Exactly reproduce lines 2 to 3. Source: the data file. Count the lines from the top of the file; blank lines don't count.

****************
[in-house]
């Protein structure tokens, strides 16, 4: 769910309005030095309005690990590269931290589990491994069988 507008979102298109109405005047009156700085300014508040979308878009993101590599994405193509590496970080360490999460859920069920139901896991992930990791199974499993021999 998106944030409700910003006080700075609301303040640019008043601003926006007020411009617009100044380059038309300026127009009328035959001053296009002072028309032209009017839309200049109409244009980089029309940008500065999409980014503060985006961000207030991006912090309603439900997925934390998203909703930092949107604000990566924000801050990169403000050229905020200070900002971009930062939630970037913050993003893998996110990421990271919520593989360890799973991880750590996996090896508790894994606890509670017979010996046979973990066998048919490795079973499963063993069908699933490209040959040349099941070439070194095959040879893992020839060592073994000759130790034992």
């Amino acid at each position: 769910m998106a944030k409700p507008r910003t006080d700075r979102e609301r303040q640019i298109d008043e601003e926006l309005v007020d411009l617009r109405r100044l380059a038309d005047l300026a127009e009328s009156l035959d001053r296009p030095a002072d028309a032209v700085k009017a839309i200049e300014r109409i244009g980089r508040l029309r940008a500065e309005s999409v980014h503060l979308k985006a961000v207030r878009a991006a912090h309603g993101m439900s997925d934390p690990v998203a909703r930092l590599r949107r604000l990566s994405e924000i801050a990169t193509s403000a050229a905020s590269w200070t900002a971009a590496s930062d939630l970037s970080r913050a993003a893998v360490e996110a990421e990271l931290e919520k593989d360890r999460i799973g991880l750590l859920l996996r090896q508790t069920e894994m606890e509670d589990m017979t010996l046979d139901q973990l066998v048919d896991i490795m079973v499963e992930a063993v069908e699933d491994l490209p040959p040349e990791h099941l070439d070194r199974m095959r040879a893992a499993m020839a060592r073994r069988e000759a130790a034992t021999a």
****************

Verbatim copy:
């Protein structure tokens, strides 16, 4: 769910309005030095309005690990590269931290589990491994069988 507008979102298109109405005047009156700085300014508040979308878009993101590599994405193509590496970080360490999460859920069920139901896991992930990791199974499993021999 998106944030409700910003006080700075609301303040640019008043601003926006007020411009617009100044380059038309300026127009009328035959001053296009002072028309032209009017839309200049109409244009980089029309940008500065999409980014503060985006961000207030991006912090309603439900997925934390998203909703930092949107604000990566924000801050990169403000050229905020200070900002971009930062939630970037913050993003893998996110990421990271919520593989360890799973991880750590996996090896508790894994606890509670017979010996046979973990066998048919490795079973499963063993069908699933490209040959040349099941070439070194095959040879893992020839060592073994000759130790034992």
């Amino acid at each position: 769910m998106a944030k409700p507008r910003t006080d700075r979102e609301r303040q640019i298109d008043e601003e926006l309005v007020d411009l617009r109405r100044l380059a038309d005047l300026a127009e009328s009156l035959d001053r296009p030095a002072d028309a032209v700085k009017a839309i200049e300014r109409i244009g980089r508040l029309r940008a500065e309005s999409v980014h503060l979308k985006a961000v207030r878009a991006a912090h309603g993101m439900s997925d934390p690990v998203a909703r930092l590599r949107r604000l990566s994405e924000i801050a990169t193509s403000a050229a905020s590269w200070t900002a971009a590496s930062d939630l970037s970080r913050a993003a893998v360490e996110a990421e990271l931290e919520k593989d360890r999460i799973g991880l750590l859920l996996r090896q508790t069920e894994m606890e509670d589990m017979t010996l046979d139901q973990l066998v048919d896991i490795m079973v499963e992930a063993v069908e699933d491994l490209p040959p040349e990791h099941l070439d070194r199974m095959r040879a893992a499993m020839a060592r073994r069988e000759a130790a034992t021999a």